Diminish and decentralize bus traffic
Create an opportunity for more transit services
Make Shea Stadium a more appealing alternative parking area for subway riders
Build a taxi stand
Signature civic public space
Clean up and reclaim the river as a significant public space for people
Willets Point should be a vital connection point
Broadened retail opportunities
Expand the regional retail viability of downtown Flushing
More office, convention and hotel development
Historic fabric and residential districts should be protected
Promote design excellence through design guidelines; developers have expressed a willingness to conform to guidelines
Not enough open space
Create a world-class open space network that connects to Flushing Meadows Park
Open space as a catalyst for economic development: The Waterfront as a destination
Willets Point, clean the water and the soil
Create a more distinct walkable district
Have an integrated vehicular and pedestrian balance
Pedestrian connection between Willets Point, downtown Flushing and the park
Residents responded enthusiastically if sometimes skeptically to the list of issues and the focus of the project.
Some agreed the community should have a modern developed downtown with movie theaters, hotels, and much greater commercial development to attract regional shoppers including a new waterfront and other amenities such as tapping the space available in Flushing Meadow Park.
In an interview with New York News Network, Robert Peck, the owner of Peck’s Office Plus stationery store on Main Street, just off of Northern Boulevard and which has been in business for over 4 decades, said he was hopeful any future development in downtown Flushing would bring more business to the area. But he said he was also concerned because it might do the opposite. Mr. Peck said, “In White Plains, they developed a galleria mall close to Main Street and they killed Main Street in White Plains.”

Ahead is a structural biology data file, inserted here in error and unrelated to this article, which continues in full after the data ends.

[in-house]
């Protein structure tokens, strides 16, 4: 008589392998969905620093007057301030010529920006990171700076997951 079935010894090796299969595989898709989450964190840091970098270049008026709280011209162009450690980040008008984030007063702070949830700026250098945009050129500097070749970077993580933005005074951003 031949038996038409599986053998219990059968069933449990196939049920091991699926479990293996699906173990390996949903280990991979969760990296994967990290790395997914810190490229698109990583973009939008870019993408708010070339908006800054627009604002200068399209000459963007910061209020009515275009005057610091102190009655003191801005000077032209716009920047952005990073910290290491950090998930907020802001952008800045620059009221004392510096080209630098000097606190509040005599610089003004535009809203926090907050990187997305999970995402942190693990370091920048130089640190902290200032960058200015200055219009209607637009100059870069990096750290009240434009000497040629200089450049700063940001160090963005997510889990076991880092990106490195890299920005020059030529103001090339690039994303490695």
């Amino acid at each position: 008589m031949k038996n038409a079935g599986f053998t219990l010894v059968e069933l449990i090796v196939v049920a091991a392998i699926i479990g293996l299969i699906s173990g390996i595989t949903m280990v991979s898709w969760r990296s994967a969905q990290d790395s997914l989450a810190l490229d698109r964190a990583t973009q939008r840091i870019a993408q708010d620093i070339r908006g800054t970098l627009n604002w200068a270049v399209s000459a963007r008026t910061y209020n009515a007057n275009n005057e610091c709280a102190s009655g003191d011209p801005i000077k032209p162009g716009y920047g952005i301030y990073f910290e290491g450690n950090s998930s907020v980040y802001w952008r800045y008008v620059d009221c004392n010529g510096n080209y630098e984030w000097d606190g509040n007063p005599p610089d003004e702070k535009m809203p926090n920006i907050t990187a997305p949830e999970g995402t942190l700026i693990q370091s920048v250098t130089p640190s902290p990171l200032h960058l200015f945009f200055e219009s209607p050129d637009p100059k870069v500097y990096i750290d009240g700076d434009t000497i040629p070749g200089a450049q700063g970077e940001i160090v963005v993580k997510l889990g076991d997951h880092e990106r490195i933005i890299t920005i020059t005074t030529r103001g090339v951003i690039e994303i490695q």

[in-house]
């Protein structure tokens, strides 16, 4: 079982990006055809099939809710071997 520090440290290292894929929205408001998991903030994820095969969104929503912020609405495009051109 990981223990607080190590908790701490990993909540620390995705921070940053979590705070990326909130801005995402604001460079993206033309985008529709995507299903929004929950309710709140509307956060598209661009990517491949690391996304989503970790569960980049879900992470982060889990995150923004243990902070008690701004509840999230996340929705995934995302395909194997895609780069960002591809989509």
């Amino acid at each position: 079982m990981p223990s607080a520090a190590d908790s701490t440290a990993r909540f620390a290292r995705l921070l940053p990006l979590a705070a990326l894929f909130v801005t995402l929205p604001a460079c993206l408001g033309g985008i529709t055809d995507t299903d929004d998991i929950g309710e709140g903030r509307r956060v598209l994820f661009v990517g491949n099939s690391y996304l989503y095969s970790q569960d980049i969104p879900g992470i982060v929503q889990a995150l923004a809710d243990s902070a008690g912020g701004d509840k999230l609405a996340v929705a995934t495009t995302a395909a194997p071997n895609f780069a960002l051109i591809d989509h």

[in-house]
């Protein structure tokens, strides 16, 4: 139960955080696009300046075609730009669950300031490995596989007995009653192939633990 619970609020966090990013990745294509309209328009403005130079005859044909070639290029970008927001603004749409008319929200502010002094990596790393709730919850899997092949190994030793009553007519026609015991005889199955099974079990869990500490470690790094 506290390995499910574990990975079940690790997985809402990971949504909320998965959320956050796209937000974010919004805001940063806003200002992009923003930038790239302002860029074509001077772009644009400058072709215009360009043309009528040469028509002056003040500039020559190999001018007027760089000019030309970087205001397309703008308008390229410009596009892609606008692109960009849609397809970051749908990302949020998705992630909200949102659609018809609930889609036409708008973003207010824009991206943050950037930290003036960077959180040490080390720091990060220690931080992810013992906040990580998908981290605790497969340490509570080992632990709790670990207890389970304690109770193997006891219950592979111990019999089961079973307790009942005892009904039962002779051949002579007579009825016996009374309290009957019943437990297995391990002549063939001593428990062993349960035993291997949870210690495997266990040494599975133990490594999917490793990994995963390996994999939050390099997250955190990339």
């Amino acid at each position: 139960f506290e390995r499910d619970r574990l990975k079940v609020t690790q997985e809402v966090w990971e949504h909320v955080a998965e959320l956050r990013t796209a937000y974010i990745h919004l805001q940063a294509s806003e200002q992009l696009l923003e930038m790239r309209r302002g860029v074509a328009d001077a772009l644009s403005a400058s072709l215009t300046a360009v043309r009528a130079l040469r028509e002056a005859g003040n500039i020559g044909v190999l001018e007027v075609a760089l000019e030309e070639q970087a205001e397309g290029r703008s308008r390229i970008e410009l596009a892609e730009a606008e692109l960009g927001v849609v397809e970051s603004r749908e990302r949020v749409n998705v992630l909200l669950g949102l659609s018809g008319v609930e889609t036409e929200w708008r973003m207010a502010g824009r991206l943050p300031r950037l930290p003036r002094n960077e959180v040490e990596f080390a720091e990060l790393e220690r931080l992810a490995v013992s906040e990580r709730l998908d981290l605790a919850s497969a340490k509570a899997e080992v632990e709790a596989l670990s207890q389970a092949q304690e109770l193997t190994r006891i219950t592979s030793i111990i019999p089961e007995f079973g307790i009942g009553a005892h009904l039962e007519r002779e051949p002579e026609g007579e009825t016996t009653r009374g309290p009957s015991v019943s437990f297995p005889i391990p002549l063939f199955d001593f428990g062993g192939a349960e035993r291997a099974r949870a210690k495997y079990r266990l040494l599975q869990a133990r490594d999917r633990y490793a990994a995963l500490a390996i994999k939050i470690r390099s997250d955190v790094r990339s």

Others were concerned that the Flushing plan ignored the importance of the historical sites and culture of Flushing, and did not give enough emphasis to pedestrian-friendly streets, green space, and other issues that residents thought essential to the quality of life. Some thought the Cooper Carry study appeared to be driven by development, and only as a byproduct would it address other issues.
Some residents said EDC and the consultants had a predetermined goal, shifting the focus to the waterfront and away from what the community had traditionally seen as downtown Flushing, mainly, the shopping areas at the intersection of Main Street and Roosevelt and the surrounding streets. And indeed, Mr. Wauford and his team of consultants said the 134 community leaders had come up with a mission statement that had as its stated goal to: “Create an environment for economic growth that enhances the quality of life for both sides of the river.” Mr. Wauford said he had been told “it’s better you do nothing if you don’t include the waterfront.”
At the meeting, former Council member Julia Harrison asked Mr. Wauford if the effort by the City to be selected for the 2012 Olympics was part of the planning focus. Mr. Wauford said it was a consideration. Ms. Harrison, in a subsequent interview with New York News Network, said she believed that “Flushing is a hook to hide a hidden agenda.” That agenda, according to Ms. Harrison, includes changing the zoning laws to allow for venues and amenities for the Olympics or perhaps for a new stadium for the New York Mets.
Council member John Liu, in an interview with New York News Network said he thought both development and quality of life issues could be addressed simultaneously. “To get more parking you have to build more parking lots.” But he agreed with the outline of the Flushing plan where the waterfront was an important development component.
“The River should be considered a public amenity for downtown Flushing. Clean up the water so it doesn’t stink. Make it a place that people will want to visit,” Mr. Liu explained.
When asked about the area across Shea Stadium where car body shops and manufacturing businesses have been in business for decades, Mr. Liu said it was possible that land could be “condemned” by the City as part of the overall downtown Flushing plan.
New York News Network called EDC to clarify the goals for the Downtown Flushing development project. The agency did not call back.